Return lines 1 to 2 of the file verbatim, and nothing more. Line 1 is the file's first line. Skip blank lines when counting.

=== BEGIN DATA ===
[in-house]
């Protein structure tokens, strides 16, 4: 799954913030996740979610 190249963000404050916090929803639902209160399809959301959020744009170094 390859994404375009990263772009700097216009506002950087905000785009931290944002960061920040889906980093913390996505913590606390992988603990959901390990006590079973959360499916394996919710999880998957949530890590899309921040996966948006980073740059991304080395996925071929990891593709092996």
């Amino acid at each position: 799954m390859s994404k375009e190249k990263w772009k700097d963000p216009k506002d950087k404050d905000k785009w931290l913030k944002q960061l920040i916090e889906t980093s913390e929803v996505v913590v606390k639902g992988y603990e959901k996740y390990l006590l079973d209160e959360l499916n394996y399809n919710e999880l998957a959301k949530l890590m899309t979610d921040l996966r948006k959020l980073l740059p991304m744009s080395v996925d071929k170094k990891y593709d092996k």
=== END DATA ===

[in-house]
């Protein structure tokens, strides 16, 4: 799954913030996740979610 190249963000404050916090929803639902209160399809959301959020744009170094 390859994404375009990263772009700097216009506002950087905000785009931290944002960061920040889906980093913390996505913590606390992988603990959901390990006590079973959360499916394996919710999880998957949530890590899309921040996966948006980073740059991304080395996925071929990891593709092996």